dietary intakes. However, current evidence linking circulating vitamin C to pancreatic cancer
risk has been limited and inconclusive. Results from the European Prospective Investigation
into Cancer and Nutrition (EPIC)-Norfolk study[
] showed a strong inverse association
between serum vitamin C and pancreatic cancer during 17 years of follow-up (RR for
interquartile comparison = 0.42, 95% CI: 0.20–0.91, 76 cancers). Conversely, a more recent
casecontrol study nested in the whole EPIC study contradicted the previous findings (RR for
interquartile comparison = 0.91, 95% CI: 0.55–1.51, 442 cancers)[
Long-term, double-blind, randomized controlled trials (RCTs) provide the most robust
estimates of causal effects. However, such RCTs examining the effect vitamin C supplement on
pancreatic cancer are also limited. A Cochrane systematic review[
] reported a null effect, but
only 1 trial of vitamin C supplementation (combined with vitamin E and beta-carotene) and
pancreatic cancer was included. The Physicians’ Health Study (PHS) II randomized trial[
showed a nonsignificant 14% reduction in pancreatic cancer death (50 deaths) associated with
vitamin C supplement after a mean follow-up duration of 8.0 years (RR = 0.86, 95% CI: 0.49–
1.49). Subsequently, a posttrial observation[
] with additional 3.8 years of follow up
strengthened the RR to be 0.50 (95% CI: 0.22, 1.18). This observation might raise the problem of a low
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statistical power resulting from short durations in these RCTs. Although well-designed RCTs
provide the best evidence, the trials are expensive and only the most promising candidate can
be tested in such a way. Given these null findings and possibly increased mortality associated
with antioxidants supplements in clinical trials[
], it appears imprudent to specifically
investigate the effects of vitamin C supplement on the prevention of pancreatic cancer in large RCTs
before the possible benefits are consistently showed in large prospective observational studies.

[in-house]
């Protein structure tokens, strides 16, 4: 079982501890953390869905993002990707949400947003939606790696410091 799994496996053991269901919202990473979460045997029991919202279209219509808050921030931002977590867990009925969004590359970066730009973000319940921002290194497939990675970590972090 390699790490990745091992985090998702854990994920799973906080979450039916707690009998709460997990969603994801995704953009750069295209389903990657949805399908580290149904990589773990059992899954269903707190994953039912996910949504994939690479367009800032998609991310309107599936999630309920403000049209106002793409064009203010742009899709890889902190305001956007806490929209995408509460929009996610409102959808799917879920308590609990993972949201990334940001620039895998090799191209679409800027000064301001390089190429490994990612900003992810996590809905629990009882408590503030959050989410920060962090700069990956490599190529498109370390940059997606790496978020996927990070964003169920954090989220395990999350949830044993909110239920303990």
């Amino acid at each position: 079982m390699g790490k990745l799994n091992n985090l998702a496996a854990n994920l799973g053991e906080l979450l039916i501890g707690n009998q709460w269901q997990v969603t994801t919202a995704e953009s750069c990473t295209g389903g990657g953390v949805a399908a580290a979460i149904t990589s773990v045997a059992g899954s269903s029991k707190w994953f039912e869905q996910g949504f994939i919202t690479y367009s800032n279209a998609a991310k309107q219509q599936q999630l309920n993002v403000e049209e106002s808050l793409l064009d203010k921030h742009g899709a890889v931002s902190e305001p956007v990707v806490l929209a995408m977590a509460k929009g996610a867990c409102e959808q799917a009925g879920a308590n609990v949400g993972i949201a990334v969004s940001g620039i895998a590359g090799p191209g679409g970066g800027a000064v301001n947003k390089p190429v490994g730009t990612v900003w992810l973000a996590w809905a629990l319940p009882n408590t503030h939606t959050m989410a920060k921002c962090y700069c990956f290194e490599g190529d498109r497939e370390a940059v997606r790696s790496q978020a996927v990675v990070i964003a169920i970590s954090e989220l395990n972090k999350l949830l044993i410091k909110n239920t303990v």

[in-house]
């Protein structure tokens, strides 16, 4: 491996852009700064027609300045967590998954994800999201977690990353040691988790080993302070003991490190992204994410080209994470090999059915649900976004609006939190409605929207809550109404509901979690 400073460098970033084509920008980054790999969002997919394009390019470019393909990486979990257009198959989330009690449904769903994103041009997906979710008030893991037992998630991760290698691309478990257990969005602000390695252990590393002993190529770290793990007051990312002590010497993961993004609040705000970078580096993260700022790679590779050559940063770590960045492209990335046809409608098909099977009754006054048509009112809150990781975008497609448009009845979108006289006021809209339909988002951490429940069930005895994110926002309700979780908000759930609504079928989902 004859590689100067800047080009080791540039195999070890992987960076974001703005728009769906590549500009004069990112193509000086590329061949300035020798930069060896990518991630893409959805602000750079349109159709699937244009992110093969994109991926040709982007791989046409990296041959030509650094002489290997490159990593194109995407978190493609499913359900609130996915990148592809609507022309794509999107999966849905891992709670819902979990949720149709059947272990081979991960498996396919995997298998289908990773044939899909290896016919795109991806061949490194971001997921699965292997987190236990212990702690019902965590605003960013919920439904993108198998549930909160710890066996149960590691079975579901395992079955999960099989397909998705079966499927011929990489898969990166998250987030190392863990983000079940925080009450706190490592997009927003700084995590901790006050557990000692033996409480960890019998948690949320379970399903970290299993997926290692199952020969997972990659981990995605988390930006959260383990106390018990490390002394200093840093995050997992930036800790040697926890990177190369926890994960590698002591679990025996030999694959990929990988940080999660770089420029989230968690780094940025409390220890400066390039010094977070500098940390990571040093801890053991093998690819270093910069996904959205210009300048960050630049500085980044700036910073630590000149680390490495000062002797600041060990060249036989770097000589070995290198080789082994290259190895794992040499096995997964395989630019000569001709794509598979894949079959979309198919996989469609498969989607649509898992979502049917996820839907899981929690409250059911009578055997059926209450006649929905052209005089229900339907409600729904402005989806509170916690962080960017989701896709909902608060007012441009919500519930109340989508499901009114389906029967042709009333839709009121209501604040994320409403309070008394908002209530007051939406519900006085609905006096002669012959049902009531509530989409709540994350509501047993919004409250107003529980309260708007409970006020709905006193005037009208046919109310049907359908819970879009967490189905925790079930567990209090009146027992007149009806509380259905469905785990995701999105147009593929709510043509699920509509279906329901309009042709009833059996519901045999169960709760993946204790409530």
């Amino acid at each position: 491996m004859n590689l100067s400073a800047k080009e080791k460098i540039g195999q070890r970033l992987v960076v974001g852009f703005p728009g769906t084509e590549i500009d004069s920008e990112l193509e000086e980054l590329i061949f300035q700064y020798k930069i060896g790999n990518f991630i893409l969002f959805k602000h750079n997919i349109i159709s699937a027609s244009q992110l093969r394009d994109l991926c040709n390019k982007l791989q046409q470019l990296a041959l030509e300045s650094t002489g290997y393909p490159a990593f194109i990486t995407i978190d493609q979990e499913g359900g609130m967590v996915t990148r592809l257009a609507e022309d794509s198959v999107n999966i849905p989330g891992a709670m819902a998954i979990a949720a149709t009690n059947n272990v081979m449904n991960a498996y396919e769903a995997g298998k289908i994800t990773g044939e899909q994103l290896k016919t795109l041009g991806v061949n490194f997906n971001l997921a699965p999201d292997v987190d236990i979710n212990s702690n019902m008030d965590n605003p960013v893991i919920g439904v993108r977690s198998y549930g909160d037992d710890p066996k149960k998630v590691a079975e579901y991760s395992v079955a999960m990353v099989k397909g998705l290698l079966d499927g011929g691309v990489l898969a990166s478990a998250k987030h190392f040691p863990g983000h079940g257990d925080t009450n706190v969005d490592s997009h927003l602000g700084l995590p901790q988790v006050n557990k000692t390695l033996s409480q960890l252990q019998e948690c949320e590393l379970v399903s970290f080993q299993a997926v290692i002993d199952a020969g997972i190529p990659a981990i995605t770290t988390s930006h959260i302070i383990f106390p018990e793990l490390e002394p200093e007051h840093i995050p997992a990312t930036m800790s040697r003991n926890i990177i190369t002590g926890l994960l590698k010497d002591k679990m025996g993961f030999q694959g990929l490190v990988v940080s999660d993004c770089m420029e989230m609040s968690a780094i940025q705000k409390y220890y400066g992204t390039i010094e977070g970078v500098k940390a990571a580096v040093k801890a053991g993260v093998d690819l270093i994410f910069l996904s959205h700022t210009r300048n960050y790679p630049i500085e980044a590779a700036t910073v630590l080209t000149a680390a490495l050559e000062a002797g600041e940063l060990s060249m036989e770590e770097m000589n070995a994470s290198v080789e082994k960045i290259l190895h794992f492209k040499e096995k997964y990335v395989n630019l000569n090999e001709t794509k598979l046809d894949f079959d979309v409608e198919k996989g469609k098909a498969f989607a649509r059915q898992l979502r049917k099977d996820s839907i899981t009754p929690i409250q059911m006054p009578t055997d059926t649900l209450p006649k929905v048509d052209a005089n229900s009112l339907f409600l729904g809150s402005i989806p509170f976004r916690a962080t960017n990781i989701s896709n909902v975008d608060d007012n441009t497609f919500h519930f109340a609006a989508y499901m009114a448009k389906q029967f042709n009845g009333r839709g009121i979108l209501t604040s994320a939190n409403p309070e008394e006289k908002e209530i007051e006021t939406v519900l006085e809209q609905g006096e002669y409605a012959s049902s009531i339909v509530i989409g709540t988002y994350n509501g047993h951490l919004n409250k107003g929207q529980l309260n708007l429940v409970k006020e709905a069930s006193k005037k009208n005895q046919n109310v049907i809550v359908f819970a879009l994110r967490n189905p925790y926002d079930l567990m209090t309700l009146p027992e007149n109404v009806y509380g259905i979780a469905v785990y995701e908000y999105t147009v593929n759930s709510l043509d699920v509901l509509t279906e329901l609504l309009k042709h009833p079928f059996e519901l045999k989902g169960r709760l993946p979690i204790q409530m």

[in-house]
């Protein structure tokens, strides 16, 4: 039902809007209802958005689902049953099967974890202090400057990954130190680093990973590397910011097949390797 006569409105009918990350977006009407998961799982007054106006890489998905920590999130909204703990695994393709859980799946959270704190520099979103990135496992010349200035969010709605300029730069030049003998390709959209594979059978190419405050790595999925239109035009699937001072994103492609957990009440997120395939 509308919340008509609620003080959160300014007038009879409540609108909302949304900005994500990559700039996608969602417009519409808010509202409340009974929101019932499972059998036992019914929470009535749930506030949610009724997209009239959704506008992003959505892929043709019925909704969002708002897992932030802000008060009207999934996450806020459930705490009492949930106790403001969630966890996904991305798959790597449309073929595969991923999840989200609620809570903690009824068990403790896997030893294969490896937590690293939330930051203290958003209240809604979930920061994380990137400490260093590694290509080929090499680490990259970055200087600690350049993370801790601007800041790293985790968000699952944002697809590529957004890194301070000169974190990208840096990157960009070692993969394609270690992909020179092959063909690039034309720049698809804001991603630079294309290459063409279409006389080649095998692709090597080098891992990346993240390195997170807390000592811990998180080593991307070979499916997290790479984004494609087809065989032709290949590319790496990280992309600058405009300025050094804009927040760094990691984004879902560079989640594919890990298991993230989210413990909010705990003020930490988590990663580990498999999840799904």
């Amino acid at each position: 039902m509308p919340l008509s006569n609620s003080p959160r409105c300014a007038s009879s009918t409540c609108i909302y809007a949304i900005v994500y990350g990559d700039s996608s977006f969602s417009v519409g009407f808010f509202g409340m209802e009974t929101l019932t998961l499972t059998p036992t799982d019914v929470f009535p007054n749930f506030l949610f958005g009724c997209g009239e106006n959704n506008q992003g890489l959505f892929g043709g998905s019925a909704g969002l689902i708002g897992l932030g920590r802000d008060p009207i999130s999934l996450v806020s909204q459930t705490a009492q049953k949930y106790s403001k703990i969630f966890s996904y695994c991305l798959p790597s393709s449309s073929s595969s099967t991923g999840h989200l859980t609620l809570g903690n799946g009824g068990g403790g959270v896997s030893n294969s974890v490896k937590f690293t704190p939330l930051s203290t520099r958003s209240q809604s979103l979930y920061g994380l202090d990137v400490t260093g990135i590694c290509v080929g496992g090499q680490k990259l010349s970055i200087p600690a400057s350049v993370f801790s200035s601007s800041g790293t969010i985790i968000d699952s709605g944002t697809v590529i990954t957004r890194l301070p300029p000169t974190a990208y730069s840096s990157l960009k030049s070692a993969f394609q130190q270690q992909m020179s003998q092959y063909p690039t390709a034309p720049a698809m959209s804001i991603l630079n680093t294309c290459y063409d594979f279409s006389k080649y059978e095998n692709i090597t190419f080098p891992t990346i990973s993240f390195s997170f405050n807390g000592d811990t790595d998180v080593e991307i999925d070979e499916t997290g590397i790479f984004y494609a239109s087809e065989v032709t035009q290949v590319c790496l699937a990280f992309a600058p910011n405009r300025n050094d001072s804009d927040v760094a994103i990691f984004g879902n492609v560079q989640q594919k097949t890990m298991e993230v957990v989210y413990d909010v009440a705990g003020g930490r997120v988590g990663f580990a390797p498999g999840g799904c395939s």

This meta-analysis comprehensively quantified current evidence from published
case-control and cohort studies comprising nearly 5,000 cases of pancreatic cancer and therefore largely
strengthened the power of the analyses. However, we also acknowledged that there were several
limitations to our study. Our results may have been affected by residual or unmeasured
confounders because higher dietary vitamin C often positively corrected with better lifestyle
patterns. What is more, as was discussed above, potential methodological flaws inherit in the
original studies may bias our findings towards either direction. In addition, since the
metaanalysis is on the basis of published literature, our results, in particular those from case-control
studies may have been affected by publication bias.
In sum, this meta-analysis showed a significant inverse association between vitamin C
intake and risk of pancreatic cancer in case-control studies but not in prospective cohort
studies. Thus, there is insufficient evidence to conclude any relationship between vitamin C intake
and risk of pancreatic cancer.
S1 PRISMA Checklist. PRISMA Checklist.
S1 Table. Characteristics of the included case-control studies of vitamin C intake and risk
of pancreatic cancer.
S2 Table. Characteristics of the included cohort studies of vitamin C intake and risk of
Conceived and designed the experiments: YFH CDL. Performed the experiments: GQW WJ.
Analyzed the data: GQW WJ GCC. Contributed reagents/materials/analysis tools: CDL. Wrote
the paper: YFH. Helped to develop the search strategy: GCC. Helped to revise the Introduction
and Discussion sections during the first revision of the manuscript: JH.